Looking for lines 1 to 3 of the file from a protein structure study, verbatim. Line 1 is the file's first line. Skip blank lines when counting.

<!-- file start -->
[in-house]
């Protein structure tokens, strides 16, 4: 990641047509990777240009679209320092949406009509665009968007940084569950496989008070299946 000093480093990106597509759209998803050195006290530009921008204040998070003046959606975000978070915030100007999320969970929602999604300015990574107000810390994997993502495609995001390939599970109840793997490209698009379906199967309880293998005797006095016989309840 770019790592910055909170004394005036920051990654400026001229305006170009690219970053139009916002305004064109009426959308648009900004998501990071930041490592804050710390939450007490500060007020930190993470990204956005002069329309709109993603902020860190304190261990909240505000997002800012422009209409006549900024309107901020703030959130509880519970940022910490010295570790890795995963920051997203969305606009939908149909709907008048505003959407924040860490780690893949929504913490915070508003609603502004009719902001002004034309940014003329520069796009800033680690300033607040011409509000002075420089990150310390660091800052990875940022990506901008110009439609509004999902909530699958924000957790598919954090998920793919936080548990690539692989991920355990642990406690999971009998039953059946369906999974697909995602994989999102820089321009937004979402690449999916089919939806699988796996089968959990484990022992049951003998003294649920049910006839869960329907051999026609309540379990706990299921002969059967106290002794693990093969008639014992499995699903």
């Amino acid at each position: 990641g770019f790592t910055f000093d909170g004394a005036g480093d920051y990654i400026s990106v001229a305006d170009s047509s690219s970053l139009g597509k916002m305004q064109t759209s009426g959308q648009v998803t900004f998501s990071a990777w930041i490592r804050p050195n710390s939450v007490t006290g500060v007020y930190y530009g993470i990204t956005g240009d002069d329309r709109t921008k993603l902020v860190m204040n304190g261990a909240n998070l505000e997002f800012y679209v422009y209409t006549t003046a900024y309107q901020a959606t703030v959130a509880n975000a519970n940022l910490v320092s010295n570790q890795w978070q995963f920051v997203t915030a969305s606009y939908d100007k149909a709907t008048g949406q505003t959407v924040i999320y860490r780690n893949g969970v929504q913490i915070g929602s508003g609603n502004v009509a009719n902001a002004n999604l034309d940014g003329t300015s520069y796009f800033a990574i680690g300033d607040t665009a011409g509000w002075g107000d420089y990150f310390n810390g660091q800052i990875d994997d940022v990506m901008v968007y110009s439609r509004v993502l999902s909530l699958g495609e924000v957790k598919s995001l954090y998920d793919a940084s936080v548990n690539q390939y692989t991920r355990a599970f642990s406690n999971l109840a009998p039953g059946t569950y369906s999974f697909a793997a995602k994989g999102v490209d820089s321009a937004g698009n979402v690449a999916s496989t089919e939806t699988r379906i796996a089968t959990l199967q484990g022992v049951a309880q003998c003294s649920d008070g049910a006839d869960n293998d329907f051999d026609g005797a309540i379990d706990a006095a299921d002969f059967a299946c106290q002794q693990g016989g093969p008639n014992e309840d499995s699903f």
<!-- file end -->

[in-house]
């Protein structure tokens, strides 16, 4: 990641047509990777240009679209320092949406009509665009968007940084569950496989008070299946 000093480093990106597509759209998803050195006290530009921008204040998070003046959606975000978070915030100007999320969970929602999604300015990574107000810390994997993502495609995001390939599970109840793997490209698009379906199967309880293998005797006095016989309840 770019790592910055909170004394005036920051990654400026001229305006170009690219970053139009916002305004064109009426959308648009900004998501990071930041490592804050710390939450007490500060007020930190993470990204956005002069329309709109993603902020860190304190261990909240505000997002800012422009209409006549900024309107901020703030959130509880519970940022910490010295570790890795995963920051997203969305606009939908149909709907008048505003959407924040860490780690893949929504913490915070508003609603502004009719902001002004034309940014003329520069796009800033680690300033607040011409509000002075420089990150310390660091800052990875940022990506901008110009439609509004999902909530699958924000957790598919954090998920793919936080548990690539692989991920355990642990406690999971009998039953059946369906999974697909995602994989999102820089321009937004979402690449999916089919939806699988796996089968959990484990022992049951003998003294649920049910006839869960329907051999026609309540379990706990299921002969059967106290002794693990093969008639014992499995699903």
């Amino acid at each position: 990641g770019f790592t910055f000093d909170g004394a005036g480093d920051y990654i400026s990106v001229a305006d170009s047509s690219s970053l139009g597509k916002m305004q064109t759209s009426g959308q648009v998803t900004f998501s990071a990777w930041i490592r804050p050195n710390s939450v007490t006290g500060v007020y930190y530009g993470i990204t956005g240009d002069d329309r709109t921008k993603l902020v860190m204040n304190g261990a909240n998070l505000e997002f800012y679209v422009y209409t006549t003046a900024y309107q901020a959606t703030v959130a509880n975000a519970n940022l910490v320092s010295n570790q890795w978070q995963f920051v997203t915030a969305s606009y939908d100007k149909a709907t008048g949406q505003t959407v924040i999320y860490r780690n893949g969970v929504q913490i915070g929602s508003g609603n502004v009509a009719n902001a002004n999604l034309d940014g003329t300015s520069y796009f800033a990574i680690g300033d607040t665009a011409g509000w002075g107000d420089y990150f310390n810390g660091q800052i990875d994997d940022v990506m901008v968007y110009s439609r509004v993502l999902s909530l699958g495609e924000v957790k598919s995001l954090y998920d793919a940084s936080v548990n690539q390939y692989t991920r355990a599970f642990s406690n999971l109840a009998p039953g059946t569950y369906s999974f697909a793997a995602k994989g999102v490209d820089s321009a937004g698009n979402v690449a999916s496989t089919e939806t699988r379906i796996a089968t959990l199967q484990g022992v049951a309880q003998c003294s649920d008070g049910a006839d869960n293998d329907f051999d026609g005797a309540i379990d706990a006095a299921d002969f059967a299946c106290q002794q693990g016989g093969p008639n014992e309840d499995s699903f």